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Two tech gurus come out in defense of Huawei

By Tony Chan in Shenzen

Huawei is now a recognised leader in technology development and the US must deal with that fact or risk falling behind the world, according to two veteran US technology industry identities.

George Gilder and Nicholas Negroponte – two veteran commentators of the technology industry and the digital economy – took the opportunity at an event hosted by Huawei and its founder and CEO Ren Zhengfei to call for the US to reopen its doors to Huawei. Both cited historical precedents that reinforce the role that companies like Huawei can play in advancing the technology ecosystem. By blacklisting Huawei, the US now risks isolating itself from a global technology leader.

According to Negroponte, the US has always relied on global partners in the development of technologies. While the US “invented” βlat panel displays and video tapes, these technologies were ultimately commercialised overseas in Japan because the US “did not have the industrial, commercial courage and ability to develop them,” he said.

“The same things happen with telecommunications. Government funding in my lab stop 20 years ago, and interests in the telecommunications development went elsewhere from the United States, so it’s a Europe, at Ericsson, it’s Nokia, it’s not really in the US anymore,” he said. “So history has shown that the short term, usually quarter-to-quarter, view of American industry precludes some of these big moves in technology.

Huawei looks beyond that and is able to, have been able to, develop things in 5G and other areas that couldn’t happen in the way we’re set up.”

Further, he believed that the US antagonism towards Huawei is creating a catalyst that will further propel Huawei’s lead. It’s Huawei’s “Sputnik” moment, Negroponte said, echoing recent online comments.

“Sputnik [when Russia beat the US to space] caused the United States to do things that it wasn’t already doing, so this is your Sputnik moment,” Negroponte said. “What the United States has done has created Huawei’s Sputnik, and you are going to wake up and do things. And there’s no going back.

Similarly, Gilder believes that America needs to face up to the challenge of global players. “I’m an American, and I believe that we have wonderful entrepreneurial energies, wonderful creativity and wonderful technology. But it’s always thrived in collabo-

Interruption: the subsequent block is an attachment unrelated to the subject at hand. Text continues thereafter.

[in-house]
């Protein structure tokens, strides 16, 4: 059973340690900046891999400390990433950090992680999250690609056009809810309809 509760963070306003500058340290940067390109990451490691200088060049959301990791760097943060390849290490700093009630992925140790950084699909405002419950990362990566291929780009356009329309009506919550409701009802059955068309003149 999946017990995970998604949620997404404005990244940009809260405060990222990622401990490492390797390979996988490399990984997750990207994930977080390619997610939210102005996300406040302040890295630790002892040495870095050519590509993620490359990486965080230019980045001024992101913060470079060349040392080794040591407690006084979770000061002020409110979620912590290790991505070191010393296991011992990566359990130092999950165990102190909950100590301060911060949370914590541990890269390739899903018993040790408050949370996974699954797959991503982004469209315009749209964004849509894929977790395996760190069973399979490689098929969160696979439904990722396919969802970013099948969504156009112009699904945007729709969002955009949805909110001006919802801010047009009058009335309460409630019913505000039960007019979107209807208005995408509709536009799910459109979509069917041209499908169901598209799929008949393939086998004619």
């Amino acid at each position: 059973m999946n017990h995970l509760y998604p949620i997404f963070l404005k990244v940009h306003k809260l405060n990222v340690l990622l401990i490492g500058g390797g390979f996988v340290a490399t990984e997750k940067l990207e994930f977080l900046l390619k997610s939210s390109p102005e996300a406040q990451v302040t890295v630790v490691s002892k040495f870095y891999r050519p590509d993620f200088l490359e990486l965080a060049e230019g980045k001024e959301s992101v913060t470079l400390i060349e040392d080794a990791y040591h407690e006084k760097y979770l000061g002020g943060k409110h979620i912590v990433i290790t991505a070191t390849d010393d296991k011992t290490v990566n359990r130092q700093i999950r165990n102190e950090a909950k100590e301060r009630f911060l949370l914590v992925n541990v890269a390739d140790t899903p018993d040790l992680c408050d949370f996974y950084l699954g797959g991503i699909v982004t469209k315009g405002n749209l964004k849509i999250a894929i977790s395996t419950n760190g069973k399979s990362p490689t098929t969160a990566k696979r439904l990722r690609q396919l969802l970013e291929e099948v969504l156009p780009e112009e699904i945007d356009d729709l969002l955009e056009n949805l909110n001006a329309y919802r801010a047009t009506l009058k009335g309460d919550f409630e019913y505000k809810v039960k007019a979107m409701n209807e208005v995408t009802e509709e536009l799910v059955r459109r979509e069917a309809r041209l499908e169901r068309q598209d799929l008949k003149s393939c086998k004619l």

ration with other countries… When we were an underdeveloped economy, Ford, Edison, Carnegie, all our great entrepreneurs that established the oil, automobile, electrical industries stole from Europe… everybody said they stole from Europe that they sent spies into European companies and brought back crucial insights that made possible the Ford automobile,” Gilder said.

SUICIDE FOR AMERICA: “What we see here from historic terms is merely the incumbent established technology power, the United States, challenged by an ascending challenger from China, and, and we are trying to beat it back. And that’s a terrible suicidal mistake for the US to make. So I’m a pro American when I say America’s got to deal with Huawei, and with the existence of challengers around the world.”

Further, Gilder said America’s lead in technology is already in doubt. “This idea that we have some impregnable lead in semiconductors that we could use to negotiate force China into compliance with some requirements that we imagine, is
wrong,” he said.

“We have no lead in semiconductors, Taiwan is the leader in semiconductor. Apple’s new CPU had to be made in Taiwan, 7nm geometries were not feasible at Intel anymore. I mean, it’s just false that the United States is in an impregnable position and it doesn’t have to collaborate with China and other countries around the world. It’s an illusion from years gone by.”

SECURITY THE ISSUE: Gilder went on to call the US administration’s treatment of Huawei as a “terrible mistake” and argued that it was a faulty Internet architecture to blame for the current mess. “Address this terrible security collapse across the internet that makes everybody paranoid and nobody trusts anybody else. And it’s really a technical problem that Huawei can address, not a political problem.”

Gilder went on to propose blockchain as the solution to solve the internet security problem. “What’s really critical now is to create an internet of facts and an internet of trust and an internet of transactions…about how trust can be recreated bynew technical solutions through blockchains and cryptography, and other advances that luckily, the whole new generation of technologists are now pioneering,” he said, adding that “many of these political problems tend to dissolve when new technical solutions are presented… I think Huawei can contribute by the way to the internet of trust, which at the same time will make it possible for Huawei to sell products in the US again.”

“How the United States and other countries react to this campaign against Huawei is a test for people around the world. And if they don’t pass it, it will signify that the world is taking a very disruptive turn,” he said. “(Mr Ren) is in the stronger position,
he has the 56,000 patents, he has the 80,000 R&D employees, he is focused on the technologies of the future. It’s the United States that really will suffer for any effort to decouple [the technology sector].”


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